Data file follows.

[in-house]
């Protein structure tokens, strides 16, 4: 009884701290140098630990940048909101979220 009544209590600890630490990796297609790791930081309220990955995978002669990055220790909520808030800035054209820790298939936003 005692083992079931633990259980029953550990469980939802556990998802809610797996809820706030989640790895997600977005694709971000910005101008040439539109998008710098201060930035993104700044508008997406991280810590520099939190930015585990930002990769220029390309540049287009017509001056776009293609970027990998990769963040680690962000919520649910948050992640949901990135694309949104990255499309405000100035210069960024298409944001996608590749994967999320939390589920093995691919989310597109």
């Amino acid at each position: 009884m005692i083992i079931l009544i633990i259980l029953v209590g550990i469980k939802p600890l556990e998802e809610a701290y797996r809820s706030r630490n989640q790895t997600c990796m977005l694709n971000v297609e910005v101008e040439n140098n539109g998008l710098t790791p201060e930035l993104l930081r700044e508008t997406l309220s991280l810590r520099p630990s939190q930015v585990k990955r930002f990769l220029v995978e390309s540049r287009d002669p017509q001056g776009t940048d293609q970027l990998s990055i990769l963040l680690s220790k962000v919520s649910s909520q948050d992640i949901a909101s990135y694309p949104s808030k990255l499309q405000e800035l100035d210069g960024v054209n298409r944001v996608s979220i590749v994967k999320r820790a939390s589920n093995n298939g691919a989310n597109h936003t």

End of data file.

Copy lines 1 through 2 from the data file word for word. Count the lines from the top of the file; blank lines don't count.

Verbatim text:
[in-house]
């Protein structure tokens, strides 16, 4: 009884701290140098630990940048909101979220 009544209590600890630490990796297609790791930081309220990955995978002669990055220790909520808030800035054209820790298939936003 005692083992079931633990259980029953550990469980939802556990998802809610797996809820706030989640790895997600977005694709971000910005101008040439539109998008710098201060930035993104700044508008997406991280810590520099939190930015585990930002990769220029390309540049287009017509001056776009293609970027990998990769963040680690962000919520649910948050992640949901990135694309949104990255499309405000100035210069960024298409944001996608590749994967999320939390589920093995691919989310597109």